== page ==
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Africa Geographic Travel

Original source: yearinthewild.com

The story of private conservation in Namibia is a successful one. The national parks make up only some of all the protected areas in the country. Community conservancies make up a huge percentage of total land under protection, while private parks contribute in a big way too.

Superb desert scenery in Gondwana Park.

In total, more than 40% of Namibia’s land is under conservation of some sort, one of the highest figures in the world. By contrast, South Africa is only at 10%.

Started in 1995, Gondwana Canyon Park in the south, adjacent to Ai-Ais National Park, is one of the more established private parks in the country and, at almost 1 300 square kilometres, one of the largest. It is in one of the hottest and driest parts of the country and doesn’t have huge numbers of animals. But as part of the transition zone between the hugely diverse Succulent Karoo and Nama Karoo biomes, it is a very important contributor to conservation in the region. Desert-adapted species like Hartmann’s mountain zebra and gemsbok can be easily seen, while of course there are several superb specimens of “kokerbome”, or quiver trees.

An old car with a spectacular quiver tree.

I think what makes this private park particularly special though is the accommodation options, and the fact that you can experience the desert scenery without having to “rough” it too much. I acknowledge that most of the time I prefer the simple, basic wilderness experience, but after a few weeks of camping, even I miss a hot shower and a good plate of salad.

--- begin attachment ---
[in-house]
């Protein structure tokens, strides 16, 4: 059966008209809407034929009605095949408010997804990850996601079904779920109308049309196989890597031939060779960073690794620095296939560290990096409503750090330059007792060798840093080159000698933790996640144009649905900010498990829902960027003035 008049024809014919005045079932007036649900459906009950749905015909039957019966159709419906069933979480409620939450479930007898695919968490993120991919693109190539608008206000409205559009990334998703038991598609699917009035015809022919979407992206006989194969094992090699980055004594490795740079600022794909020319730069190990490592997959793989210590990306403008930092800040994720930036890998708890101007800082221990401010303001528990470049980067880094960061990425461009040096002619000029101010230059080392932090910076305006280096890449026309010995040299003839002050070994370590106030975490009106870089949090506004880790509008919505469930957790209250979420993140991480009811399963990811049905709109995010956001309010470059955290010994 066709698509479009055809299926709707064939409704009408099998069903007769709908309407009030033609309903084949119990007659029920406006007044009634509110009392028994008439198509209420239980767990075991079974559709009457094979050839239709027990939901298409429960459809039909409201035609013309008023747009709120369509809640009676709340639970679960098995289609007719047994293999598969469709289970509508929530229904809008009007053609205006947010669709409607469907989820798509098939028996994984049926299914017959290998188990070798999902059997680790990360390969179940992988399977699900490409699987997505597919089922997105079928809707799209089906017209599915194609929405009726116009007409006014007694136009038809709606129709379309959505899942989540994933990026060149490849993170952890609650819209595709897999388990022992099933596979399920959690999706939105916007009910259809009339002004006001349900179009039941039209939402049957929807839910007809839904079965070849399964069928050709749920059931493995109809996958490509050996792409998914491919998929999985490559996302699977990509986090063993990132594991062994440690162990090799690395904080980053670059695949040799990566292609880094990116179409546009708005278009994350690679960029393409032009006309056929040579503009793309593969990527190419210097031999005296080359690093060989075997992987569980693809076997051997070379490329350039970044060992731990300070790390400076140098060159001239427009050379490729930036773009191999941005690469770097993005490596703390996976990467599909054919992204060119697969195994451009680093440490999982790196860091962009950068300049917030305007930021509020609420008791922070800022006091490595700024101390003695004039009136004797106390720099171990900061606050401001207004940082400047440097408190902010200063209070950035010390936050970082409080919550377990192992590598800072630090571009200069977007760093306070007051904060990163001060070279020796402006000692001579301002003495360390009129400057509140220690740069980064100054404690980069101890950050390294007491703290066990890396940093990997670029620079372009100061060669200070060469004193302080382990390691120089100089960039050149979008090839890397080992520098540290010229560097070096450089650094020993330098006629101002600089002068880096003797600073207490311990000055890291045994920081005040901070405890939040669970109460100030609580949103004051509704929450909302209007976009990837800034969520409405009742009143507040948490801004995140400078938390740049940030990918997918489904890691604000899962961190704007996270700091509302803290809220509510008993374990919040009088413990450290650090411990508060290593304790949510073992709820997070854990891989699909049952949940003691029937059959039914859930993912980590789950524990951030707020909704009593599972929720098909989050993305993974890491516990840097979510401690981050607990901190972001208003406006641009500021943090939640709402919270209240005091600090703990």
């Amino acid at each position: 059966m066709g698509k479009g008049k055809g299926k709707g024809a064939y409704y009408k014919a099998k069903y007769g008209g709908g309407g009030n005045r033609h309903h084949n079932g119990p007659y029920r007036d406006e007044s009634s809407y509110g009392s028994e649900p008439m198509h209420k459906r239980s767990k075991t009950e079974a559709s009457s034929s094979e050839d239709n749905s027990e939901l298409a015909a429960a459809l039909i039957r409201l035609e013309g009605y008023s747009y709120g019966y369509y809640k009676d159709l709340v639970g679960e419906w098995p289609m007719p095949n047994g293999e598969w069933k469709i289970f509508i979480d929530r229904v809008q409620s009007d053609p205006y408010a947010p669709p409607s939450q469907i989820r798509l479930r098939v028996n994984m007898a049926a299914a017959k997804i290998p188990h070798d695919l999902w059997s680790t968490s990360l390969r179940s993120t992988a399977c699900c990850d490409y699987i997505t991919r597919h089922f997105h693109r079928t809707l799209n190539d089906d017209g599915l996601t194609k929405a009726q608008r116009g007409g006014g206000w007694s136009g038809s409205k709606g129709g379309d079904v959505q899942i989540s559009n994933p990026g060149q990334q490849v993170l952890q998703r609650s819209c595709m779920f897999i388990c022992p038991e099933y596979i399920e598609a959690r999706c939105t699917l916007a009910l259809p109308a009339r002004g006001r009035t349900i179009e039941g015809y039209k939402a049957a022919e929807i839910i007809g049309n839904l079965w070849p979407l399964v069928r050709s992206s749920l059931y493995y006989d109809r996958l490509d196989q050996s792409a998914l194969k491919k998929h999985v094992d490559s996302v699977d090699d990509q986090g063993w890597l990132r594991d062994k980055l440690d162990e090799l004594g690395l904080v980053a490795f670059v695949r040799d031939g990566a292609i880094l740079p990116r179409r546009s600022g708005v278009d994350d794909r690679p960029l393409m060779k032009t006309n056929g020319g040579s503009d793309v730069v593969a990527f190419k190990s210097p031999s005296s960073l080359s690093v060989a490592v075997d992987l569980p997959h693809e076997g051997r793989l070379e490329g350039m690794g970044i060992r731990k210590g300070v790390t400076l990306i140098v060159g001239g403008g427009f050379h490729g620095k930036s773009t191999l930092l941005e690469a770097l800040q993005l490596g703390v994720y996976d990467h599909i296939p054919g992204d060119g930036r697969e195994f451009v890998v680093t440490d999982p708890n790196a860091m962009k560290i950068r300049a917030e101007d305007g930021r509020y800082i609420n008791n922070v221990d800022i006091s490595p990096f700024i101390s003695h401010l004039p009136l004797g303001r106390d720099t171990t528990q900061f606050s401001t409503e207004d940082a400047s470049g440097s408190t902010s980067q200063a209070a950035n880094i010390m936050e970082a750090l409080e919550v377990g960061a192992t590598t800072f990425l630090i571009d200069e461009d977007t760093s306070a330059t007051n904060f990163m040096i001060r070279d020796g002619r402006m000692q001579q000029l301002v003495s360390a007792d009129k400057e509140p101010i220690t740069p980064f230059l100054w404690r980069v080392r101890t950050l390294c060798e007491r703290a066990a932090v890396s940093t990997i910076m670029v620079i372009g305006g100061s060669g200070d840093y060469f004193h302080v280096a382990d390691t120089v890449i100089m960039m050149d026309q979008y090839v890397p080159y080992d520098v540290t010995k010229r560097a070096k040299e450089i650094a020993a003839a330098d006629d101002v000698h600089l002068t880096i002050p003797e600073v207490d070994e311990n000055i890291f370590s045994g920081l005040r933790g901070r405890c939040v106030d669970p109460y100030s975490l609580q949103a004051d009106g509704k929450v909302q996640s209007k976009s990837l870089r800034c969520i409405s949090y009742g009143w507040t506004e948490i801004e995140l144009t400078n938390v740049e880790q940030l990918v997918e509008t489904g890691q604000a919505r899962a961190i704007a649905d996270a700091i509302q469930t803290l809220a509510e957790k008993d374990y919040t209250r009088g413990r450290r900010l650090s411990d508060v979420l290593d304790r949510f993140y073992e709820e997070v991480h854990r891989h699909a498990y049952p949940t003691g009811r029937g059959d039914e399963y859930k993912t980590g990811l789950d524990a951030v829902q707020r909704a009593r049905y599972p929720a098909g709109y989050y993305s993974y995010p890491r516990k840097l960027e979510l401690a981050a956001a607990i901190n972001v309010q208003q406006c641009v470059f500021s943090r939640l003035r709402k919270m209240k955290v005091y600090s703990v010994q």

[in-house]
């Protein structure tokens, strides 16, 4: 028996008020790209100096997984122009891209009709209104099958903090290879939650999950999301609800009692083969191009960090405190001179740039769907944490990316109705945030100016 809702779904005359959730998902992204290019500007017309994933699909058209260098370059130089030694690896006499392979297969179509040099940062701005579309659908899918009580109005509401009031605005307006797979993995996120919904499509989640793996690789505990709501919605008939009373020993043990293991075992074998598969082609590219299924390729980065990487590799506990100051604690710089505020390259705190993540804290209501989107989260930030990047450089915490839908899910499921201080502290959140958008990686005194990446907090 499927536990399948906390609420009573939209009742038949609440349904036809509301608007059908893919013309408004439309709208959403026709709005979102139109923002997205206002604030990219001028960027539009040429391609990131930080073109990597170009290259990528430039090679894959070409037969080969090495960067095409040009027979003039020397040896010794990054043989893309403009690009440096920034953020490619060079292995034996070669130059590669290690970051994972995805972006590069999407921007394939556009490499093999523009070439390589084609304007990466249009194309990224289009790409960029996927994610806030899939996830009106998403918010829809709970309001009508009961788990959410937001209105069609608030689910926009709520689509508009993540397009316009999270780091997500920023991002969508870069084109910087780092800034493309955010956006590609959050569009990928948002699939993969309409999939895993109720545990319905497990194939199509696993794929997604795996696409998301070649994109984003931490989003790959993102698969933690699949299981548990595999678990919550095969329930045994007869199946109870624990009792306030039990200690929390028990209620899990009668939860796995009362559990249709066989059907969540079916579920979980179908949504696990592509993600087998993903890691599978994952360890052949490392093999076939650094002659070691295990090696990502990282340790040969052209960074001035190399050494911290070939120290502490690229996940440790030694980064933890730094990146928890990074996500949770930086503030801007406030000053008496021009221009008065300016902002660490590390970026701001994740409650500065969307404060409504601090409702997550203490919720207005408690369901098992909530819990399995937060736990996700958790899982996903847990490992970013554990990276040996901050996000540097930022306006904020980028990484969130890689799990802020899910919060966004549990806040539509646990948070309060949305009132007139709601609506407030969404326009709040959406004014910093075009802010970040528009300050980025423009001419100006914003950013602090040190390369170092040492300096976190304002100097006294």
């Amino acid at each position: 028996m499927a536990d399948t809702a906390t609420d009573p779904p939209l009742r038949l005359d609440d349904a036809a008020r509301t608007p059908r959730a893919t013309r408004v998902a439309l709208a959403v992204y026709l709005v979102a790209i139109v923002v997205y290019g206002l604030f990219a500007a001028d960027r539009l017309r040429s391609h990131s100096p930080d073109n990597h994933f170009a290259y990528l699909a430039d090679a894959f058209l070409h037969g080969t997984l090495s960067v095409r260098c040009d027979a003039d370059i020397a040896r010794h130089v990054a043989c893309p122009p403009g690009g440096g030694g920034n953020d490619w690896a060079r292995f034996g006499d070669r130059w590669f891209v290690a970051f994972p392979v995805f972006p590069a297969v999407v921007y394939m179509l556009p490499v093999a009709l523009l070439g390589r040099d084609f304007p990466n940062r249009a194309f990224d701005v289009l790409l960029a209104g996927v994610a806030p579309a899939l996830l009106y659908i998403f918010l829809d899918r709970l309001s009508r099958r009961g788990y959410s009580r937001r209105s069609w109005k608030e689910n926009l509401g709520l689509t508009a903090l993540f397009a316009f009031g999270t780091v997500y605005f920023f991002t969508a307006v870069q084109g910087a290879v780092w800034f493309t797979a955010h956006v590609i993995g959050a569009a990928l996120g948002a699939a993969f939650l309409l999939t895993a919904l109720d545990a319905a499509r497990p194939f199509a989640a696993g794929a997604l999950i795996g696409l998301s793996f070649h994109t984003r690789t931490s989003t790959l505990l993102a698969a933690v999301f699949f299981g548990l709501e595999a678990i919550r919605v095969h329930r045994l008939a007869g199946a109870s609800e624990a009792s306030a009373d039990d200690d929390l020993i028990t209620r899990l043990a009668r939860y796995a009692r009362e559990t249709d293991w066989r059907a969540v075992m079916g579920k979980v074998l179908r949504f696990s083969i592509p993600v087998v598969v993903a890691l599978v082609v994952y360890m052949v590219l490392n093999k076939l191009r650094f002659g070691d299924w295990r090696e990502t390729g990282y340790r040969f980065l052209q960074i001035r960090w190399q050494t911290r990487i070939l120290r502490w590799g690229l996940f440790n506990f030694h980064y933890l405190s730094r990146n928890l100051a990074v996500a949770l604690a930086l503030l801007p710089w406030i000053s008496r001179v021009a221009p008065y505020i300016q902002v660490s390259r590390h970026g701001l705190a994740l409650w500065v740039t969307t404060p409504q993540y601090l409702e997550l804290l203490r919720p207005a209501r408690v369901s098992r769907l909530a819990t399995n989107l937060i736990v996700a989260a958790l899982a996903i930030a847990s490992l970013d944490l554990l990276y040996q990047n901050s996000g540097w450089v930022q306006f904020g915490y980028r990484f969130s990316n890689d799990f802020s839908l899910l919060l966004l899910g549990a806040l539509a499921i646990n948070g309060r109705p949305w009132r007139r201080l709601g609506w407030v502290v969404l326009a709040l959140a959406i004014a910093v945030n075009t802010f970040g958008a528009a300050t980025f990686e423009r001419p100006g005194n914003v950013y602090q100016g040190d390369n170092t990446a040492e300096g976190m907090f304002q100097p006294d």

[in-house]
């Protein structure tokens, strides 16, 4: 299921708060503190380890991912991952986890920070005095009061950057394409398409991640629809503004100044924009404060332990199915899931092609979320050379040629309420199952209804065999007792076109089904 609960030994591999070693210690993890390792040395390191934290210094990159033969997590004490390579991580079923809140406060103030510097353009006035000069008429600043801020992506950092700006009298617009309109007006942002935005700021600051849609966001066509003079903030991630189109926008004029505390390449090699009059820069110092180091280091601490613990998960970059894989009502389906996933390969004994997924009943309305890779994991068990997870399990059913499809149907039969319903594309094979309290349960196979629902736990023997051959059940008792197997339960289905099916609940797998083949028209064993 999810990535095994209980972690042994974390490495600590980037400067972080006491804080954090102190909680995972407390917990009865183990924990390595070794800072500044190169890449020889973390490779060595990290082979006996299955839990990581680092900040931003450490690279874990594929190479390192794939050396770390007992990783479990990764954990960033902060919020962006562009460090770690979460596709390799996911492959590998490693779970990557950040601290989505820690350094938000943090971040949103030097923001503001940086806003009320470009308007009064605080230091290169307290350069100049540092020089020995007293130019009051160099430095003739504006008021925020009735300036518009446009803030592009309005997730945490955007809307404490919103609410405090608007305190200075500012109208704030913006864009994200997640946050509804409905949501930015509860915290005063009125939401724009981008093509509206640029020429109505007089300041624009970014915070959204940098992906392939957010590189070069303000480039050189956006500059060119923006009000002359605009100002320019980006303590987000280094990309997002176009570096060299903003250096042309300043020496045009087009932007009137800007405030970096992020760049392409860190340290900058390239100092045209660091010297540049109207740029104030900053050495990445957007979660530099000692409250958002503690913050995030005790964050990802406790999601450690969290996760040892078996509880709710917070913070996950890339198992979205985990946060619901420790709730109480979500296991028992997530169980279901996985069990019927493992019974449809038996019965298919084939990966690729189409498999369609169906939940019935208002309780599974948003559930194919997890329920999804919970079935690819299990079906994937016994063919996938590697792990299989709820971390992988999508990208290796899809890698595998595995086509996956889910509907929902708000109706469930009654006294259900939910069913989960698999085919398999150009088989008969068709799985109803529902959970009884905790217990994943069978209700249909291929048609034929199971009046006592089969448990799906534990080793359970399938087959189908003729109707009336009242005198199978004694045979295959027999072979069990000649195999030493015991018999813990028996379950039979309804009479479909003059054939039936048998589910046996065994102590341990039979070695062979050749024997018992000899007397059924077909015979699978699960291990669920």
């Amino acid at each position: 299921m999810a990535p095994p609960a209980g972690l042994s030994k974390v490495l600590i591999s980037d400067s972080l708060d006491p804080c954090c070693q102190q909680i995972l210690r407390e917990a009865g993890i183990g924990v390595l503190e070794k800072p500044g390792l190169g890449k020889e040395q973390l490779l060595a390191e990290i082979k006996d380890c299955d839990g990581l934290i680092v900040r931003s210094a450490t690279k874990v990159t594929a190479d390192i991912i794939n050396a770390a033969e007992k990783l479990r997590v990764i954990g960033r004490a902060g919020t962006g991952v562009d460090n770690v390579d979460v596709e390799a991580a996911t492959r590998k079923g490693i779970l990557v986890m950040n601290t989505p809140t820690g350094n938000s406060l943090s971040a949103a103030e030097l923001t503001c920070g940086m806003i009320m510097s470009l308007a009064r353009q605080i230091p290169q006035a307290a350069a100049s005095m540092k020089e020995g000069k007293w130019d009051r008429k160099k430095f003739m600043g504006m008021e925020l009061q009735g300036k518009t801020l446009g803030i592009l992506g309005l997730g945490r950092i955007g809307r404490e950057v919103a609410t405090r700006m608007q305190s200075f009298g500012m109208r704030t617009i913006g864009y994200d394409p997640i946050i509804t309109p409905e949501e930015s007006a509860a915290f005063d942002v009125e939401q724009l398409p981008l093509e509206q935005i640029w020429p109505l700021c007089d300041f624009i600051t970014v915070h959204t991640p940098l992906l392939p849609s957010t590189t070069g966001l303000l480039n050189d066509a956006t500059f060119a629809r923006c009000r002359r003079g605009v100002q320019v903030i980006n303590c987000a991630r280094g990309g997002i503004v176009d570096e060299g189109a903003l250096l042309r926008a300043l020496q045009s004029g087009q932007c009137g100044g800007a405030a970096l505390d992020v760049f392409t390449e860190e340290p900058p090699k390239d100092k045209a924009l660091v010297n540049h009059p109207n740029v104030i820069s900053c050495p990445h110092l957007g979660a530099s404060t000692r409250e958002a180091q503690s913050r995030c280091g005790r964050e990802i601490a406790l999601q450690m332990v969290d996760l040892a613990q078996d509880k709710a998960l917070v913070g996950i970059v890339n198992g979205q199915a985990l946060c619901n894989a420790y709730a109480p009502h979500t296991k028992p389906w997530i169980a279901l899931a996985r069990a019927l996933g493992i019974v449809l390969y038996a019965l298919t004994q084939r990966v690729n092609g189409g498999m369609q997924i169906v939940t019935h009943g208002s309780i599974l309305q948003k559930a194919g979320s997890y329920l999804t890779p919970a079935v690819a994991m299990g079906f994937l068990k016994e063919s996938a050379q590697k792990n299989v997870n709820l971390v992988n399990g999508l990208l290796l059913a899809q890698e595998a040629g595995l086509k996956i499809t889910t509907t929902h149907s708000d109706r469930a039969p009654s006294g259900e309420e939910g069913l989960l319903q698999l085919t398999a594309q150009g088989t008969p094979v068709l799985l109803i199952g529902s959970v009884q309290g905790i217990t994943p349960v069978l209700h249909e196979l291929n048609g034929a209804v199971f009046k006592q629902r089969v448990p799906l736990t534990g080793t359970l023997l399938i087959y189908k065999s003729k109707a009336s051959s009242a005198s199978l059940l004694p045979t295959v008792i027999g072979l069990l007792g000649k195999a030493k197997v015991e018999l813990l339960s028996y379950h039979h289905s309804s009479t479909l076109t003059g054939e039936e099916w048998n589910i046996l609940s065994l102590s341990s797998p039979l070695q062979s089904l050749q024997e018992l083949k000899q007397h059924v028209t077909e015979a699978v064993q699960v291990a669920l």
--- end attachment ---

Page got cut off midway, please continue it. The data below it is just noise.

Gondwana offers several places to stay, but the best is Canyon Lodge, set among granite boulders in the middle of the vast plain east of Fish River Canyon. There are numerous thatched chalets spread in and among the boulders, a unique setting and a very clever way of maintaining a sense of nature.

The chalets at Gondwana Lodge are set among granite pluton boulders… very impressive setting.

Canyon Lodge itself is only 21 kms from the Fish River Canyon – or about half an hour drive. This makes Gondwana an excellent alternative to the Hobas campsite at Ai-Ais National Park which, although is closer to the canyon, doesn’t have the same facilities or services as it is a national park camp and is meant to be more spartan.

I only stayed two nights here but Gondwana Park is so big that you need more time, and of course, it borders Ai-Ais National Park, so you could easily spend a week in the area.

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Photojournalist Scott Ramsay focuses on exploring the national parks, nature reserves and community conservancies in Southern Africa, taking photographs and interviewing the experts who work in these protected areas. Through his work, he hopes to inspire others to travel to the continent's wild places, which Scott believes are Africa's greatest long term assets. For more, go to www.LoveWildAfrica.com or www.facebook.com/LoveWildAfrica. Partners include Ford Ranger, Goodyear, Cape Union Mart, K-Way, EeziAwn, Frontrunner, Hetzner and Globecomm.

Africa Geographic Travel